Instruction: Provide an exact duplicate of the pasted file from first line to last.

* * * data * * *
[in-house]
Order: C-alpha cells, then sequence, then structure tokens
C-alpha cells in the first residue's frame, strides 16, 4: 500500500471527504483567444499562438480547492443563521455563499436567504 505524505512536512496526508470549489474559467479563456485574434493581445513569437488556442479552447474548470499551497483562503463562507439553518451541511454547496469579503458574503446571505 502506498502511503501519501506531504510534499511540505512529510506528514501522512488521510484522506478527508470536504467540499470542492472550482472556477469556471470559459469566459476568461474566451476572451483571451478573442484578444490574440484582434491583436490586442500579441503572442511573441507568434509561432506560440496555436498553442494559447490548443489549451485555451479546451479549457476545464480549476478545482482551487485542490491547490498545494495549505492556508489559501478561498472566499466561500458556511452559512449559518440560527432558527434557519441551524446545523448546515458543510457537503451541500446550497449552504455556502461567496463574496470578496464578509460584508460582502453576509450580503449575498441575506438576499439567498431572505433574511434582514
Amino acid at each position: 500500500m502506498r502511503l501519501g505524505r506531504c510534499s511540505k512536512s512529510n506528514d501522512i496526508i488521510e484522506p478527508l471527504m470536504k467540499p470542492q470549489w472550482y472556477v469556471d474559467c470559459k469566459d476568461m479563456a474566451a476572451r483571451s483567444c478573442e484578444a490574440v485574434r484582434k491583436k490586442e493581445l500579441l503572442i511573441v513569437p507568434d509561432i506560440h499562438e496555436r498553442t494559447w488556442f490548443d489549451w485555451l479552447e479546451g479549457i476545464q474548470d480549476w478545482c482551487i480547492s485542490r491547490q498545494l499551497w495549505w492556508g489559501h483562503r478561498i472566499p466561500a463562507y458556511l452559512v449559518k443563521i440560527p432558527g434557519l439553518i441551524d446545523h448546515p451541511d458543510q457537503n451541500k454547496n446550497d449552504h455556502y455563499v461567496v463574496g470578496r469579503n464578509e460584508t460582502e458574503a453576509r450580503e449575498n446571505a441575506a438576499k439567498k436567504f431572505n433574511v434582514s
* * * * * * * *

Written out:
[in-house]
Order: C-alpha cells, then sequence, then structure tokens
C-alpha cells in the first residue's frame, strides 16, 4: 500500500471527504483567444499562438480547492443563521455563499436567504 505524505512536512496526508470549489474559467479563456485574434493581445513569437488556442479552447474548470499551497483562503463562507439553518451541511454547496469579503458574503446571505 502506498502511503501519501506531504510534499511540505512529510506528514501522512488521510484522506478527508470536504467540499470542492472550482472556477469556471470559459469566459476568461474566451476572451483571451478573442484578444490574440484582434491583436490586442500579441503572442511573441507568434509561432506560440496555436498553442494559447490548443489549451485555451479546451479549457476545464480549476478545482482551487485542490491547490498545494495549505492556508489559501478561498472566499466561500458556511452559512449559518440560527432558527434557519441551524446545523448546515458543510457537503451541500446550497449552504455556502461567496463574496470578496464578509460584508460582502453576509450580503449575498441575506438576499439567498431572505433574511434582514
Amino acid at each position: 500500500m502506498r502511503l501519501g505524505r506531504c510534499s511540505k512536512s512529510n506528514d501522512i496526508i488521510e484522506p478527508l471527504m470536504k467540499p470542492q470549489w472550482y472556477v469556471d474559467c470559459k469566459d476568461m479563456a474566451a476572451r483571451s483567444c478573442e484578444a490574440v485574434r484582434k491583436k490586442e493581445l500579441l503572442i511573441v513569437p507568434d509561432i506560440h499562438e496555436r498553442t494559447w488556442f490548443d489549451w485555451l479552447e479546451g479549457i476545464q474548470d480549476w478545482c482551487i480547492s485542490r491547490q498545494l499551497w495549505w492556508g489559501h483562503r478561498i472566499p466561500a463562507y458556511l452559512v449559518k443563521i440560527p432558527g434557519l439553518i441551524d446545523h448546515p451541511d458543510q457537503n451541500k454547496n446550497d449552504h455556502y455563499v461567496v463574496g470578496r469579503n464578509e460584508t460582502e458574503a453576509r450580503e449575498n446571505a441575506a438576499k439567498k436567504f431572505n433574511v434582514s